Usdaw Lobbies Leeds City Council Over Sunday Trading

On Wednesday 13th January, a deputation from the Leeds Private Trades branch of Usdaw lobbied Leeds City Council, calling on them to oppose the government’s de-regulation of Sunday trading.

Iain Dalton, Usdaw Leeds Private Trades branch vice-chair (personal capacity)

The government proposes to hand powers limiting the length of sunday trading (currently 6 hours for larger stores) to local councils, potentially creating a post code lottery of terms and conditions as the process erodes Sunday premiums and places even more pressure on shopworkers right to opt out of Sunday working.

The Parliamentary Labour Party, now under Jeremy Corbyn, is opposing these proposals and the threat of the SNP opposing it, alongside Tory rebels, meant the government has temporarily shelved the measures. However, the passing of legislation to block Scottish MP’s voting on English laws as well as the Lib-Dems coming out in support means when the proposals are inevitably re-tabled it is much more likely to pass.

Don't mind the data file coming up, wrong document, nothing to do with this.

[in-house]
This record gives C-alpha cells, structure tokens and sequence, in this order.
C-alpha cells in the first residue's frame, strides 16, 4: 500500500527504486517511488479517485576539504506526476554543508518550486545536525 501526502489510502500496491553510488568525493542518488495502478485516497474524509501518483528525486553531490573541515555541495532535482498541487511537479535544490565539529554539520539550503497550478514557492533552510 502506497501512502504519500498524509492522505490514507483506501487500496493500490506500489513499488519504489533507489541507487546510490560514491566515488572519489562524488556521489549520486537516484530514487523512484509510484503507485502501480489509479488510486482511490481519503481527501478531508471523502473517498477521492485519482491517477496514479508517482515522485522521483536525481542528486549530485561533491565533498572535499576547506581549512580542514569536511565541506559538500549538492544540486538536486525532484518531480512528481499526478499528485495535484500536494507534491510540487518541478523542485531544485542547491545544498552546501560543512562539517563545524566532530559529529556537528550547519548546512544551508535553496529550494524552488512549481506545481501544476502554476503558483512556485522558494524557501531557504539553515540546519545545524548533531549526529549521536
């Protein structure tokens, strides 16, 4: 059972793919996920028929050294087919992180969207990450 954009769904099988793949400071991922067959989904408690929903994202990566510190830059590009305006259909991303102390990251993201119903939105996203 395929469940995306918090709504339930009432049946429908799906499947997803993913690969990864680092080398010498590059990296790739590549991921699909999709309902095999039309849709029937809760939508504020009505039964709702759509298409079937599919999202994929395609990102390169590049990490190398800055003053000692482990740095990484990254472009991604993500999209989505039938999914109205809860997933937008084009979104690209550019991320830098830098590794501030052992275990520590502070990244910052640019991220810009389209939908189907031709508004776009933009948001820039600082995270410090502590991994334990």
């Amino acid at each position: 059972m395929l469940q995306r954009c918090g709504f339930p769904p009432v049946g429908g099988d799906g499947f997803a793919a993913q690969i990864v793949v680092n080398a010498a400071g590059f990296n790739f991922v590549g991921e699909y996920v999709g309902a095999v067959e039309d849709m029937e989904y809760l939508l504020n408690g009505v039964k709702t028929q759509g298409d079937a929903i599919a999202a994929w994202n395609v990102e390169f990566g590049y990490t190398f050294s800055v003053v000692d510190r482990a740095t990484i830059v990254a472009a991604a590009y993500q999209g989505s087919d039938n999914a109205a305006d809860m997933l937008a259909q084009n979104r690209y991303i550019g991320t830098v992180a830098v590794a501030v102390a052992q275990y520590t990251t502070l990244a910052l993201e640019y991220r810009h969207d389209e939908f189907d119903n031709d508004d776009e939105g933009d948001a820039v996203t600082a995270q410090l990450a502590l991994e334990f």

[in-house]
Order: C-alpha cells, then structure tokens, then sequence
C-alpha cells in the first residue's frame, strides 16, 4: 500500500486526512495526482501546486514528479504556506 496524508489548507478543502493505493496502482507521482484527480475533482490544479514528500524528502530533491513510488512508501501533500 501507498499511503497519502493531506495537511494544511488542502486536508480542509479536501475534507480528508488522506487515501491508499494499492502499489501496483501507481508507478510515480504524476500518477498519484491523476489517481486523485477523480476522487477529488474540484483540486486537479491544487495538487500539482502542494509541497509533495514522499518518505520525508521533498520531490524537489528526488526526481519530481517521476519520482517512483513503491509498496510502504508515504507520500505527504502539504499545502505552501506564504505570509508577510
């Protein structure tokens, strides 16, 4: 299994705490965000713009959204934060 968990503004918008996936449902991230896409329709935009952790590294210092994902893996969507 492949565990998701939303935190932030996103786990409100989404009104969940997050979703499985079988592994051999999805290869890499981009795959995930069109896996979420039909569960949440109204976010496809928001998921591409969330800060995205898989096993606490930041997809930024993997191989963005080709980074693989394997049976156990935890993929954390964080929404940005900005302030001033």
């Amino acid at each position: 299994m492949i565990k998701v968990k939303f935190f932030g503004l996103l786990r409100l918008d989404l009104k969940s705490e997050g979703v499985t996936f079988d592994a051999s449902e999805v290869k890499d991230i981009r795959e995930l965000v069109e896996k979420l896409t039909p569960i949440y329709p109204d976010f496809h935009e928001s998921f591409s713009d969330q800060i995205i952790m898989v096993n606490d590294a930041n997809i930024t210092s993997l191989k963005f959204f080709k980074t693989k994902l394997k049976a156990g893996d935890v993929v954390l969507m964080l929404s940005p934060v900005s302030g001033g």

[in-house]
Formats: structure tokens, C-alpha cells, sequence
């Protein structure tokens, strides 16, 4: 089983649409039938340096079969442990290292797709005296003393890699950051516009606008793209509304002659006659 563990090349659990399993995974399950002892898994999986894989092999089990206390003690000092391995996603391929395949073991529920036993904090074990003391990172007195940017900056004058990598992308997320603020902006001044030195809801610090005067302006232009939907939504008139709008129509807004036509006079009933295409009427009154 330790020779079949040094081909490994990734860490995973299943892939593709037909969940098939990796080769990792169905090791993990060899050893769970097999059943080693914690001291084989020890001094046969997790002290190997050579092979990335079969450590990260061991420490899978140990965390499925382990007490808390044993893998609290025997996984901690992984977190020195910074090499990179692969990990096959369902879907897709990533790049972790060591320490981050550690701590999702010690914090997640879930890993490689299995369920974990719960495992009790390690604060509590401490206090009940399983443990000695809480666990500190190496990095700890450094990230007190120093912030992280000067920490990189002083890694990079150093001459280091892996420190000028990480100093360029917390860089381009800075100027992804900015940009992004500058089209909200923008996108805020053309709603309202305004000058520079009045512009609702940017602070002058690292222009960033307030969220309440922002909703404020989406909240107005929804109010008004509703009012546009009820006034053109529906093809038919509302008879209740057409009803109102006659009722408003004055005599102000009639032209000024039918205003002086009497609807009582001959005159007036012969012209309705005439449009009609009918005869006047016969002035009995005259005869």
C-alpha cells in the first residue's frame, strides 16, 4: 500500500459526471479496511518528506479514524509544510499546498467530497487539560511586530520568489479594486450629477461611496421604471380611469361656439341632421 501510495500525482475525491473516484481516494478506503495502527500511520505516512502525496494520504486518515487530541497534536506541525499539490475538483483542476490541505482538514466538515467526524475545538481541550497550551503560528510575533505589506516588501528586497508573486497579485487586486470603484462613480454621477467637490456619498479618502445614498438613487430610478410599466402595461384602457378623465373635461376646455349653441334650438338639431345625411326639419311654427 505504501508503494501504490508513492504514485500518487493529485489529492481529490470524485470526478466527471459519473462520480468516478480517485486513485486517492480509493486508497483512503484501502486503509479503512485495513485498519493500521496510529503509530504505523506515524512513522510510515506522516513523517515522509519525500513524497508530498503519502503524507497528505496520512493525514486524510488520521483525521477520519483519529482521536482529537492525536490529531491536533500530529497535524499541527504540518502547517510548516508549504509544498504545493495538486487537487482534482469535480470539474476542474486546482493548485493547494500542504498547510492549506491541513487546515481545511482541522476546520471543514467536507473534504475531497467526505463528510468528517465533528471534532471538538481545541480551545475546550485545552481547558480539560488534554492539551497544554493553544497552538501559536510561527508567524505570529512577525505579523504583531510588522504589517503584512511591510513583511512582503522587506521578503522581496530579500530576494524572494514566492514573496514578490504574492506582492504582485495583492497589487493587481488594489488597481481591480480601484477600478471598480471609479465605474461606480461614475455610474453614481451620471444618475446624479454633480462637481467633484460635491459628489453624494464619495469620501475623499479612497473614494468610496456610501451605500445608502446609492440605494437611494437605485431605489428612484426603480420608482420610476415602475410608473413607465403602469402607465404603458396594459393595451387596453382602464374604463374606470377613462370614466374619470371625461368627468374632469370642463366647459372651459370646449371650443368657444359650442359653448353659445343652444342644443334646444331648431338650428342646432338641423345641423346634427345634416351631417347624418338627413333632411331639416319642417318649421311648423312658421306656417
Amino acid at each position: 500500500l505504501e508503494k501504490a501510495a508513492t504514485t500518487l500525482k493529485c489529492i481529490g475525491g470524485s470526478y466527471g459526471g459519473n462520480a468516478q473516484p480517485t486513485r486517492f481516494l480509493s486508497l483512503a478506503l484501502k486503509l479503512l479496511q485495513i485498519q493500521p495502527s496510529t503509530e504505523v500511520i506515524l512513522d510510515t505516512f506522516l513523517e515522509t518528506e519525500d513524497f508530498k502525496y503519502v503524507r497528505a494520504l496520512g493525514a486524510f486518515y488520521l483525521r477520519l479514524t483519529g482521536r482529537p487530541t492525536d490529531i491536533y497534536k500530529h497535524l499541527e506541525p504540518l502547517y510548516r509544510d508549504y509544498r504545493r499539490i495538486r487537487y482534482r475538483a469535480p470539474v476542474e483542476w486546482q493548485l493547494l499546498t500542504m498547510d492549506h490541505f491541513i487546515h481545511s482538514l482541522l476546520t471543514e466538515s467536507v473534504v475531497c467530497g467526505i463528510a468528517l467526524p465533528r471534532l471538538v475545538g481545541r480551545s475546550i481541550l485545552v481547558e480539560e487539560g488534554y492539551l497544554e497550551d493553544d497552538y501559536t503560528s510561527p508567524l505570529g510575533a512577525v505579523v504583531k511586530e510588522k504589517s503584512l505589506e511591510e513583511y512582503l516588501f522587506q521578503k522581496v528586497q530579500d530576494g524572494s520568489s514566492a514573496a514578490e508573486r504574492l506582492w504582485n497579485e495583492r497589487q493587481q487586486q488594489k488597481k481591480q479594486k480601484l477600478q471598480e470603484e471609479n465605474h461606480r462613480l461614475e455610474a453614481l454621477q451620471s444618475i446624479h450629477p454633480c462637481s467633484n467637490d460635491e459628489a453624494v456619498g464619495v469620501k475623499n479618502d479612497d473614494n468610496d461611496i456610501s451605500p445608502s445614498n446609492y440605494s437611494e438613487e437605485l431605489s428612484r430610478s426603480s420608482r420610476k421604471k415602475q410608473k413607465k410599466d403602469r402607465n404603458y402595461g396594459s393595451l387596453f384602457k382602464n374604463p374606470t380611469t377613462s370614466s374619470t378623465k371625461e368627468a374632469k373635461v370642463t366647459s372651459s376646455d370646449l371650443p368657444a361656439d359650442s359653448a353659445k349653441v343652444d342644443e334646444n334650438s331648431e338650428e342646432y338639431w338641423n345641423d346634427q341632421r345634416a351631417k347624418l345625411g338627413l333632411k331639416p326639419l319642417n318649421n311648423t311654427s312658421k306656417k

Yet here Labour councils have a key role, if they pledge to refused to use the powers the government proposes to give them over Sunday trading, the whole bill could be scuppered. Whilst a number of smaller councils have passed a model Usdaw resolution opposing the changes, many of the biggest councils have not done similarly so far.

Indeed, Manchester council, which is a 100% Labour controlled council, has even commissioned research into the economic benefits of extending Sunday trading!

Our deputation met with a good response from Labour councillors, as well as a Green Party councillor who was a former Usdaw member. We even had the council leader speak to us! (although the secretary of her ward labour party was part of our deputation). Whether this is translated into opposing the proposals and to go further a pledge not to use any powers to increase Sunday trading hours we wait to see.

For Usdaw members, these proposals will be a key test of what role Labour councillors play. Whilst council workers have been jarring heads with local councillors over cuts affecting their jobs for some years, as the Tories devloution proposals progress, more groups of workers can come into collision with councillors who are not prepared to ‘stick their necks out’ to defend workers interests.

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